Mystery: $15 with 20% discount = $12
Poetry: $16 with 25% discount = $12
Biography $30 with 40% discount = $18
Architecture $46 with 50% discount = $23
Total before discounts: $127
Total after discounts: $82
From the first clue, we know that one book was $46 before applying a discount. But only one discount will yield a whole number discounted price:
$46 x (20%) = $9.20 discount, $36.80 book price
$46 x (25%) = $11.50 discount, $34.50 book price
$46 x (40%) = $18.40 discount, $27.60 book price
$46 x (50%) = $23 discount, $23 book price
This means that the 50% discount is used on the $46 book, leaving only four discounts left.
We could try using this same technique on the $20 book, the other piece of information given in the first clue. Unfortunately, every remaining discount can be used on that book:
$20 x (20%) = $4 discount, $16 book price
$20 x (25%) = $5 discount, $15 book price
$20 x (40%) = $8 discount, $12 book price
The second clue gives information about the relationship between the prices of two books before and after the discounts. If one book (A) is $1 more than another book (B), prior to the discounts, then these books satisfy the equation:
After the discounts are applied (D1 and D2), the books are the same price:
Think about what numbers we will actually use in place of D1 and D2. We will not use .5, .4, .25, .2 and .15, because these numbers will give us the amount of money we saved, or in other words, the amount of the price reduction. We expect the amount we save to be different on each book, because they have different prices before the discounts and the same price after the discounts. Thus equating the amount we saved is not correct, and that’s not what we mean by the equation A (D1) = B (D2). Instead we will use one minus the percentages, which results in .5, .6, .75, .8, and .85, as these numbers, multiplied by the original dollar amount of the books, will give the new price.
One thing to keep in mind is that, even though we have assigned the 50% discount to the $46 book, there is nothing in this clue that precludes the same discount (and thus the same $46 book) to also be referred to here.
At this point we can start trying different combinations of discounts and see what values of A and B result. But before we do this, we can eliminate some of the possibilities. First, since we said that book A cost more initially, D1 must be a more significant discount than D2. Second, the same discount cannot be applied to two books (each book purchased was from a different category). Therefore, D1 < D2 (remember that we are using one minus the percentages, so a deeper discount results in a lower number when subtracted from one).
Thus we are left with the following combinations of discounts, which are displayed in the (empty for the moment) chart below:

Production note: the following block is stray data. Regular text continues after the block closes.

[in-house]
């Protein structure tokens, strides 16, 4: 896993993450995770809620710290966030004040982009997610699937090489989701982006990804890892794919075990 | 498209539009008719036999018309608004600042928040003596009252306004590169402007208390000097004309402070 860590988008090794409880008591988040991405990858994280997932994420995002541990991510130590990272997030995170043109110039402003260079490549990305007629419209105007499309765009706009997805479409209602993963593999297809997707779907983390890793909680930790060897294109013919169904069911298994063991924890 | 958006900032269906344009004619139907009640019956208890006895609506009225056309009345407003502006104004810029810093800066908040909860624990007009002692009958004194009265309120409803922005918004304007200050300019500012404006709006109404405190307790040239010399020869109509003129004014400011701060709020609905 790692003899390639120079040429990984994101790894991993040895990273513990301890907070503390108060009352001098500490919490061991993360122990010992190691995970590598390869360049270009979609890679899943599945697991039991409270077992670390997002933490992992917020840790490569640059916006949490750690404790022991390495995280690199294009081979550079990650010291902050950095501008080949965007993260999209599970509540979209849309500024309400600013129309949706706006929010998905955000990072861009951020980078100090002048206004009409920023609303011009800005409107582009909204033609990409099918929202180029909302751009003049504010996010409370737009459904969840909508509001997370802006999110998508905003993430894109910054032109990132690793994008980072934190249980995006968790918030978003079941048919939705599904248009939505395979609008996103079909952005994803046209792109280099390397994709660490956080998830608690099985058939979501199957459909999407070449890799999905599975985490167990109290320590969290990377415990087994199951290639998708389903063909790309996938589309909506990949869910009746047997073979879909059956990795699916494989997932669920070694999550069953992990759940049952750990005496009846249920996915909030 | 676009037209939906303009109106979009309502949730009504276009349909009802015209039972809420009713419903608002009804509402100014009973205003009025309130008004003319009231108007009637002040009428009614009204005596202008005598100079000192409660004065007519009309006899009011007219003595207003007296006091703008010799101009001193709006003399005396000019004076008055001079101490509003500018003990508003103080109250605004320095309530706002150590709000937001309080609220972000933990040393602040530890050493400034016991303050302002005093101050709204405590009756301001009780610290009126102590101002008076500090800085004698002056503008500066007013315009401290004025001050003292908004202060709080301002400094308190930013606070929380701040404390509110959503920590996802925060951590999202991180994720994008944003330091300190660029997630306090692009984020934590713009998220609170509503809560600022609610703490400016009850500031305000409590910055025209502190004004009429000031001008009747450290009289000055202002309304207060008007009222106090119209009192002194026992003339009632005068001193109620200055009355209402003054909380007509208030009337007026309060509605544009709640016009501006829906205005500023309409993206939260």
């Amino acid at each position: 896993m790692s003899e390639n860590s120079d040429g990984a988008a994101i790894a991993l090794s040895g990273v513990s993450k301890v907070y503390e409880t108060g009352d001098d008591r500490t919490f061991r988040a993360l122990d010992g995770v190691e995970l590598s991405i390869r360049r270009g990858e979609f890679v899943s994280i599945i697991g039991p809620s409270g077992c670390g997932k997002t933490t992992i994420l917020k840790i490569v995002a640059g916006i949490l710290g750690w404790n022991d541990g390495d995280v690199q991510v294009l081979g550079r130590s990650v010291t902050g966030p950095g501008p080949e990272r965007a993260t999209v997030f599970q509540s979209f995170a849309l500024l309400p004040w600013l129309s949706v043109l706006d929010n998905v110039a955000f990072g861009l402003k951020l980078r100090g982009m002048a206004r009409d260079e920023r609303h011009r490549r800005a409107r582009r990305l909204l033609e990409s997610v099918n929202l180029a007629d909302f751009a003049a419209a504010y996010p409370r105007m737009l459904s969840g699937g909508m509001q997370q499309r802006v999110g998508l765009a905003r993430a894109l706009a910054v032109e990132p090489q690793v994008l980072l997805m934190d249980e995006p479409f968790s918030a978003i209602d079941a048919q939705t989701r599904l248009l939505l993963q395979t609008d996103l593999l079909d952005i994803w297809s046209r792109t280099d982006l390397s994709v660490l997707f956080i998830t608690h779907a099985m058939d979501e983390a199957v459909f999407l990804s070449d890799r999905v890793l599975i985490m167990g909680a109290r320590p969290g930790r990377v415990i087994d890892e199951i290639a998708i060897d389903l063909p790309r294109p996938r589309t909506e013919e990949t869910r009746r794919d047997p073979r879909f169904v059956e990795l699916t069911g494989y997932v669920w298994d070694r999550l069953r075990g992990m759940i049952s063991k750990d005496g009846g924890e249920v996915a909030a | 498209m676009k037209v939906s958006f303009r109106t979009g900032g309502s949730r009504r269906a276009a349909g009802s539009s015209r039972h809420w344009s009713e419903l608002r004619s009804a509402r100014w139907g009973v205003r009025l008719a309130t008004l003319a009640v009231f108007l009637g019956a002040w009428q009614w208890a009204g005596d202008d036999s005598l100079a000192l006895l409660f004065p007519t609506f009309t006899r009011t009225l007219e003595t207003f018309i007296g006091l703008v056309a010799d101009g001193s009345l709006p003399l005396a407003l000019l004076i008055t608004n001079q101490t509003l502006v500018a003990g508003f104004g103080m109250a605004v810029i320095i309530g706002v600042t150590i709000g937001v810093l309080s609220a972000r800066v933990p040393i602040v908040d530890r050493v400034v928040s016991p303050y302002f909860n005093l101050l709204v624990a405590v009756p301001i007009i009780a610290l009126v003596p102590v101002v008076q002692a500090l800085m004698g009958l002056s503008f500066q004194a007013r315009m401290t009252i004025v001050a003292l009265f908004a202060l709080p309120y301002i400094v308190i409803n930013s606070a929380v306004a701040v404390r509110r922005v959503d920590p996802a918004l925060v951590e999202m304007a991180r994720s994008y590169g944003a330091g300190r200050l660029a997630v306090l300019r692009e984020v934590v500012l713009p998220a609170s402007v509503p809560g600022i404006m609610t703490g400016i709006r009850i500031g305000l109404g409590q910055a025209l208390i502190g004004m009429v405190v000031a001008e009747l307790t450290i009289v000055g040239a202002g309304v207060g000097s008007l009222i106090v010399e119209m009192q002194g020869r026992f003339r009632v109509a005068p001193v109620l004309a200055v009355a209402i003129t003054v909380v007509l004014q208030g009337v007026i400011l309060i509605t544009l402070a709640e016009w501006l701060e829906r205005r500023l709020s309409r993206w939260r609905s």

Going back to the equations A = B + $1 and A (D1) = B (D2), in order to solve for A and B given the values of the discounts, let us use some algebra to combine the two equations with two unknowns into one equation with one unknown.
If A (D1) = B (D2), then A = B (D2 / D1). Since both equations are now of the form A = (some expression), both of those expressions must be equal:
B (D2 / D1) – B = $1
Factoring out the B in the left side of this equation yields:
Then divide by (D2 / D1) – 1 to get the B by itself:
In the chart, M is used to represent the expression (D2 / D1) – 1. Now all we have to do is plug in the two discount percentages, and this will immediately tell us what B is. To find A, we can use either of the two initial equations.
Using this method, we can find all ten of the possible discount combinations. Discount combinations that yield similar results will be discussed collectively below.
First, some of the discount possibilities do not produce whole number prices for the books A and B. These cannot be the correct solution.
Second, some of the discount possibilities, while producing whole number prices for books A and B, fail to produce whole number prices when the discounts are applied.
Going from left to right, when A = 3 and B = 2, the discounted price of both books would be $1.50. When A = 4 and B = 3, the discounted price of both books would be $2.40. And when A = 17 and B = 16, the discounted price of both books would be $13.60.
This leaves us with just three remaining options.
Again going from left to right, one of those options uses the 50% discount, which we already have assigned to the $46 book. Unfortunately, it does not come up with either A or B being $46, so that discount possibility is out.
The second option is if A = 5 and B = 4, and using the 25% and 40% discounts, we get a discounted price of $3 for each book. This means we have four book prices, $46 and $20 from the first clue, and $4 and $5 from the second clue. Since we know that the total cost of the books before the discounts was $127, the last book must cost $127 – ($40 + $20 + $4 + $5) = $52. So far, we have used the 50%, 40%, and 25% discounts, leaving the 20% and the 15% discounts. Unfortunately, you cannot apply either one of those discounts to $52 and get a whole number result.
Thus the final option must be the solution. Let’s check to be sure. If A = 16 and B = 15, we use the 25% and 20% discounts to get a discounted price of $12 for each book. Thus we have $46, $20, $16, and $15 for four books, which totals $97. Since the total for all five books is $127, then the last book must cost $30. We’ve used the 50%, 25%, and 20% discounts, which leaves the 40% and 15% discounts. Although the 15% discount doesn’t work with $30, the 40% discount does, giving us a discounted price of $18. Thus the 15% must be applied to the $20 book.